tripyramid9I have to admit I was excited when we decided to hike the Tripyramids last weekend. The name is so much cooler than Lafayette, Whiteface or Liberty, even if imagination fell a little short on dubbing the three peaks North, South, and Middle Tripyramid. The mountains are so named because of their three distinctive peaks. As only two of the three are officially on the New England’s 4000 footer list, we decided to hike only those two – North and Middle Tripyramid. This would allow us to take the path less traveled, a trail that would avoid the infamous ‘slide’ on North Tripyramid, and which would bring us down along the Sabbaday Brook and waterfall in an eleven mile loop.

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Although the day wasn’t particularly hot, the air was thick and humid. As we hiked along the Pine Bend Brook, the mosquitoes swarmed in droves, sticking to our sweaty faces, and on several occasions, flying directly into my eyes. Not my favorite part of the hike. I do have to say, however, that this was one of the more visually interesting hikes I’ve been on. Moss covered rocks, a wide range of foliage, and over a dozen different types of mushrooms made for a nice view – at first.

tripyramid11This was the first hike where we used our new Camelbak packs and the trekking poles we received for Christmas. The packs were great. We didn’t have to stop to drink, and their streamlined design resulted in much less gravity drag while scrambling across large rock slabs. The sticks were also a huge help. I hadn’t realized how much strain they reduce on your legs, and they’re awesome for river crossings.

tripyramid4We made it to the summit of North Tripyramid (4,160 feet) soaked, but in good spirits. I climbed down to the little ledge that provided the only view, took a few pictures, we ate lunch, and then we were off. Middle Tripyramid (4,120 feet) was conquered soon enough, and after a  few pictures shrouded by a nasty looking storm cloud, we began the five mile descent. That’s where things got a little dicey.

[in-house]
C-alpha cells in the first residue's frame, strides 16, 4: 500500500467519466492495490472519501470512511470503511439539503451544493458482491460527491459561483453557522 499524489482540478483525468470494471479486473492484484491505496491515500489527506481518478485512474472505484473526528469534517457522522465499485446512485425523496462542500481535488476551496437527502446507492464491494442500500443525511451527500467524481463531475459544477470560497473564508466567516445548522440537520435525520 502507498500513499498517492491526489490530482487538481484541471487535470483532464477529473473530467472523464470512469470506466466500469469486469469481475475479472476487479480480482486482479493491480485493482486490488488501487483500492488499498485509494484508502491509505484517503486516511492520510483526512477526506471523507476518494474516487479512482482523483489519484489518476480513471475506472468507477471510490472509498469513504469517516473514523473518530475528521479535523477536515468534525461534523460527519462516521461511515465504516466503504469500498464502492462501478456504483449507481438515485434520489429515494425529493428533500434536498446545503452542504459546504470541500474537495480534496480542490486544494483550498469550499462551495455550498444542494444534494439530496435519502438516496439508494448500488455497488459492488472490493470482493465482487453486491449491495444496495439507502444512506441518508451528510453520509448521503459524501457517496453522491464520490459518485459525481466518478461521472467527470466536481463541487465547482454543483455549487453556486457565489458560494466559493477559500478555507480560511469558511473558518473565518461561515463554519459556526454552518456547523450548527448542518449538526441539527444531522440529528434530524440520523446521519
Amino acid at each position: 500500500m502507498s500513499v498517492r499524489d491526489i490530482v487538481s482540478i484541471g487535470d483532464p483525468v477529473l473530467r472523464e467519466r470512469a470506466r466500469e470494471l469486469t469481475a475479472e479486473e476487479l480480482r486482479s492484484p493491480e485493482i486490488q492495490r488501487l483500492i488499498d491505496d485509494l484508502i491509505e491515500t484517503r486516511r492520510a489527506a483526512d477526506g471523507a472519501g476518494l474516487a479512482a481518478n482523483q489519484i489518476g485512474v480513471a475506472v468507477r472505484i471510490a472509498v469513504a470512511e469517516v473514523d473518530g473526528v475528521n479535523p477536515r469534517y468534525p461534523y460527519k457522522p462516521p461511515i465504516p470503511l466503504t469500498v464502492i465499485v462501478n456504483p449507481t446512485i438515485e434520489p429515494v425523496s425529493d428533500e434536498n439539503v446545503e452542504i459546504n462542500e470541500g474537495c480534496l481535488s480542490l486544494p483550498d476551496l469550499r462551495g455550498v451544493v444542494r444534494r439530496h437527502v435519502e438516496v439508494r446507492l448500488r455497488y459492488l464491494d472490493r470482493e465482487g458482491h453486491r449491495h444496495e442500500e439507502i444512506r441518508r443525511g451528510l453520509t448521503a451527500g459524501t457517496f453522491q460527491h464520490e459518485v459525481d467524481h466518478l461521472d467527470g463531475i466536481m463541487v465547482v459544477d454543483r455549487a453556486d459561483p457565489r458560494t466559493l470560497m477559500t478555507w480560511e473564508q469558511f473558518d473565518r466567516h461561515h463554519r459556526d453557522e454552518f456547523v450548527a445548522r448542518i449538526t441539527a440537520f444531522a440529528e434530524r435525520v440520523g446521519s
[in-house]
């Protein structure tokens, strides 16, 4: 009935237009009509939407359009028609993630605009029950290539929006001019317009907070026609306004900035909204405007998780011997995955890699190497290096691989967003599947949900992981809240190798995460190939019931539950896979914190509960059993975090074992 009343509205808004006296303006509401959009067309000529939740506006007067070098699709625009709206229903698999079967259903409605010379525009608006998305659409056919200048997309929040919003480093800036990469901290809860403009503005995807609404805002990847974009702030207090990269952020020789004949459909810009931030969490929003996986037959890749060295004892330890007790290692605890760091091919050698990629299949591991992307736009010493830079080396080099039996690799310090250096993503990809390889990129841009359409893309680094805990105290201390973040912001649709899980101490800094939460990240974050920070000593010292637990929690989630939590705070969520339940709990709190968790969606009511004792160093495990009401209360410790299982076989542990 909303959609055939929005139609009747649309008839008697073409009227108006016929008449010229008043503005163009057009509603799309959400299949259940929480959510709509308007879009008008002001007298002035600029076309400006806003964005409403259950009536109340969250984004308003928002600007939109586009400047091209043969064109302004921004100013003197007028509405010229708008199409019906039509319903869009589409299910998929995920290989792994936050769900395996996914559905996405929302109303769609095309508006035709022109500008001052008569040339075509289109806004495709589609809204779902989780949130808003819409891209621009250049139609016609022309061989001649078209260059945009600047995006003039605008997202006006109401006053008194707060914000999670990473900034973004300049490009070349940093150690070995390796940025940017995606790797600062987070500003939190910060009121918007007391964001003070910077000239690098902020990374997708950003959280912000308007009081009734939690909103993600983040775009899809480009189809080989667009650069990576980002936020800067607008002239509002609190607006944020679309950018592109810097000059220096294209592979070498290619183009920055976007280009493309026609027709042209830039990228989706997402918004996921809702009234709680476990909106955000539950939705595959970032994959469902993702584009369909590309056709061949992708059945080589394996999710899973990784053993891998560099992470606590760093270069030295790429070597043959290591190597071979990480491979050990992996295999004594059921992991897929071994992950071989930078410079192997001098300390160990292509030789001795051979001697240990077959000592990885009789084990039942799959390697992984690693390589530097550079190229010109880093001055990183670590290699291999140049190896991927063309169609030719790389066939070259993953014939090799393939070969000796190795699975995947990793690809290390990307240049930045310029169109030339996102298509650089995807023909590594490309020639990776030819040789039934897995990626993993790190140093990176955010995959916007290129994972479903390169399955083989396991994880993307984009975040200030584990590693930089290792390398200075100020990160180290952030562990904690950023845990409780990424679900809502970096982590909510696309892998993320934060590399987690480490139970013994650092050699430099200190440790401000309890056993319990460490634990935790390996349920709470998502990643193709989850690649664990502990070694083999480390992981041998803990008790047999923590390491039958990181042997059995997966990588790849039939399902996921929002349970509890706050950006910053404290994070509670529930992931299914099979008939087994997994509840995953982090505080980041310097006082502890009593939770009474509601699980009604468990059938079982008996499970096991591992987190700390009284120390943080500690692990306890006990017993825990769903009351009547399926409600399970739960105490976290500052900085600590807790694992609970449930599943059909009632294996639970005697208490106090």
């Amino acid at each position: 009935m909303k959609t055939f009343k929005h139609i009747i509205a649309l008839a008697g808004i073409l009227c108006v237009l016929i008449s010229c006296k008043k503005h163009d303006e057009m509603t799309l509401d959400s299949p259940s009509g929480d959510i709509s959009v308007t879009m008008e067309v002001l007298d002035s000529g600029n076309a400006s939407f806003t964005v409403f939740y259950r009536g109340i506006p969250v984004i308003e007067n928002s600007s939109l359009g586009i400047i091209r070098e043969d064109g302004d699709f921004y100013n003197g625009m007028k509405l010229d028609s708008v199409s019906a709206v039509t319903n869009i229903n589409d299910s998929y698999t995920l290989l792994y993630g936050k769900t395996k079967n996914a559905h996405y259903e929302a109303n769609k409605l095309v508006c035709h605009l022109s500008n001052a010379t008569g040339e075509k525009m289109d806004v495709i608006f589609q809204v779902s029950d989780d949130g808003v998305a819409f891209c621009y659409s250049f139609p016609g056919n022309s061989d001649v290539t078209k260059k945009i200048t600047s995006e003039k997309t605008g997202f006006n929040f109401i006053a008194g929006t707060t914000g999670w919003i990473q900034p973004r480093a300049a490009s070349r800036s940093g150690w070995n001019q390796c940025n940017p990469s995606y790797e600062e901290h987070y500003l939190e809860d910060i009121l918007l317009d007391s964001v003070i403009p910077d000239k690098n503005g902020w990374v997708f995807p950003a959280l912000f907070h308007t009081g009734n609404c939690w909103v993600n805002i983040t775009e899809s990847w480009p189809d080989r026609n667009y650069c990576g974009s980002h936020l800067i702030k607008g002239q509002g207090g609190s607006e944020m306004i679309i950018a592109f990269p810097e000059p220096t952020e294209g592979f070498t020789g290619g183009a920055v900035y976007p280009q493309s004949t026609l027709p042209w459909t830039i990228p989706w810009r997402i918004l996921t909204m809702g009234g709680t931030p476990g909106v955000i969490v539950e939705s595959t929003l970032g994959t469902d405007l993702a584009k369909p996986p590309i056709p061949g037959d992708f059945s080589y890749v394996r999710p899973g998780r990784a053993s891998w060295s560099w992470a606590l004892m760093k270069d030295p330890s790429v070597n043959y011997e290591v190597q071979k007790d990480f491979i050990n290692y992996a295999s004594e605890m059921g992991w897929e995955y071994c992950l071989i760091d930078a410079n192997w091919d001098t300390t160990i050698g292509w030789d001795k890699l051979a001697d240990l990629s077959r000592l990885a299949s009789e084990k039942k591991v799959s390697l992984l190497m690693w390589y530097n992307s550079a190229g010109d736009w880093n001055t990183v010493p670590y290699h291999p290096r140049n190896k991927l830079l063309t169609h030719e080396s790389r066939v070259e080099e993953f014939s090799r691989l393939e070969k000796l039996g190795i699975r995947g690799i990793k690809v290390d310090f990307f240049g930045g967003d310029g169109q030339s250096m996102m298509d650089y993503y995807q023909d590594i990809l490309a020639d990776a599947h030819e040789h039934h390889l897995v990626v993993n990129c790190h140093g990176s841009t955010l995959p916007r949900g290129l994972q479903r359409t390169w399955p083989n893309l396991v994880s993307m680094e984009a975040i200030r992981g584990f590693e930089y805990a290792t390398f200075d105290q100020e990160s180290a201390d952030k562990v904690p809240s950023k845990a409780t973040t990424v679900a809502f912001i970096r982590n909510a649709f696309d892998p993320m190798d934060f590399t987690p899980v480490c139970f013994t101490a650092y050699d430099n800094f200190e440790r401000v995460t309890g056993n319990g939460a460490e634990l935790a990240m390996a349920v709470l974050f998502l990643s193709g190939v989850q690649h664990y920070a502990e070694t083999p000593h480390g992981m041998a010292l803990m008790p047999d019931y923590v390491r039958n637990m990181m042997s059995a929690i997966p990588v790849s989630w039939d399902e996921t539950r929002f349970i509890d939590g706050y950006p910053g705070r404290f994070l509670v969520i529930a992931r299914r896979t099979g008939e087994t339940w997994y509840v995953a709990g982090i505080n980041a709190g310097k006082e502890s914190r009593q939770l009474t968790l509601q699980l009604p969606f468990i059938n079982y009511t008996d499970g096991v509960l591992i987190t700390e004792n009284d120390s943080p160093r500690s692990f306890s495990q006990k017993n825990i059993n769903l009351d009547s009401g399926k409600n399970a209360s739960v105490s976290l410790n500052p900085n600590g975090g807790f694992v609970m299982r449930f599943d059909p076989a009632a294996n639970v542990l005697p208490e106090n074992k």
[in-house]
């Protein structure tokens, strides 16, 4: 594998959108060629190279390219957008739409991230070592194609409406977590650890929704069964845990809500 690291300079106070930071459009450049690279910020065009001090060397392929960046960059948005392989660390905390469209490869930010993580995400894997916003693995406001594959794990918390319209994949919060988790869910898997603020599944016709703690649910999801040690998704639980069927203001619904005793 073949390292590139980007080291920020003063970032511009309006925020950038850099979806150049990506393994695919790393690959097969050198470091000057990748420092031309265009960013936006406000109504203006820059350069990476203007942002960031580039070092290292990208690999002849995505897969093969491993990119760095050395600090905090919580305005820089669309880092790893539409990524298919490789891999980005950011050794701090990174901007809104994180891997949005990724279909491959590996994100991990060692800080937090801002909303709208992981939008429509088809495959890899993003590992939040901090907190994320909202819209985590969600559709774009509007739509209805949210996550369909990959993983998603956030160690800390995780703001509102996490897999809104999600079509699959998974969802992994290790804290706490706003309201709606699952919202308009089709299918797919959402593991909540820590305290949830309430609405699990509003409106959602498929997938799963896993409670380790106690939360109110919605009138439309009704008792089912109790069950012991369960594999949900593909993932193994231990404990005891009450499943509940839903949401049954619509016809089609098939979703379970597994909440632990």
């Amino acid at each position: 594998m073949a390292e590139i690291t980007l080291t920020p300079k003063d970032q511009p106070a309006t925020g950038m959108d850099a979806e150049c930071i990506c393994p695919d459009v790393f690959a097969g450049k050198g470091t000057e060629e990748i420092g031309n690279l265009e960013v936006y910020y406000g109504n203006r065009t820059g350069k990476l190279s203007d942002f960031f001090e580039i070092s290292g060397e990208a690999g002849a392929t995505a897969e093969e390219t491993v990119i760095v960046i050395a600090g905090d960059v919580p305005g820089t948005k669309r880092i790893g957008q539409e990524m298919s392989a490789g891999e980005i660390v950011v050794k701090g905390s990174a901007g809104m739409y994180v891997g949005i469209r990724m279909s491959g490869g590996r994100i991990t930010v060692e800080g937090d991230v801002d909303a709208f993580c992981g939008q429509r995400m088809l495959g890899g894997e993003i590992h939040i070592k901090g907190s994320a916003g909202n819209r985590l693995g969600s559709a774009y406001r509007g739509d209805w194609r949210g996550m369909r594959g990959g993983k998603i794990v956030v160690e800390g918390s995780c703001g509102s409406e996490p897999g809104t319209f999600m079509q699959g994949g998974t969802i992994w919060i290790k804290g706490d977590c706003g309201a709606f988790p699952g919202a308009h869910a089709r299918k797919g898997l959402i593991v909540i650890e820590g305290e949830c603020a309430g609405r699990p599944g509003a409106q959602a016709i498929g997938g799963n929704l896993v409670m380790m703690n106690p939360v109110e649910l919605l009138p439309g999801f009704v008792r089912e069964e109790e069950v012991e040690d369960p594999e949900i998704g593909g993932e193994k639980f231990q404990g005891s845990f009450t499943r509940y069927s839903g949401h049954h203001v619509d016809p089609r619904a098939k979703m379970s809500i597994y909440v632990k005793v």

tripyramid5It seems that very few people take this way down. The trail is narrow, claustrophobic in places, and covered in hurdles. We played a game of over – under – over as we negotiated through the maze of trees that had fallen across the trail, in some places using branches overhead to swing over gaps or to balance while walking down trunks. Blazes on the trail were few and far between. Then came the river crossings. No stepping stones across, no fallen trunks, no option other than wading in knee deep, digging into the river bed with our trekking sticks to keep balance against the rushing current. Over and over and over again.

tripyramid6At one point we were on the trail, which continued ahead of us, when we saw a blaze on a tree growing on a strip of land down the middle of the river. So we crossed, walked down the middle of the river for a bit, until we were led back to the trail we had been on. I became convinced that some individual(s) had brought their own paint to blaze a trail of madness for their own personal amusement.

sabbaday1By this time, my mood was not the best it could be. I was tired of wading across the river, tired of the trail, tired of feeling like someone’s fool. Then we hit the falls. Reaching the falls meant that we were only a half mile from the parking lot, and a flat half mile at that. After eleven miles, we could still cover the distance and be back at the car in ten minutes. But the Sabbaday Falls were beautiful. They could not be ignore.

sabbadayLike an ancient ruin that had stood the test of time,  it was a magnificent wonder, cutting a deep gash through the rock with its liquid tongue. Bad moods were abandoned as we happily sloshed out into the water, this time by choice, to take pictures. I can’t say that I suggest taking the Sabbaday Falls Trail as a descent from Middle Tripyramid, but I definitely recommend the half mile hike from the parking lot to see the falls.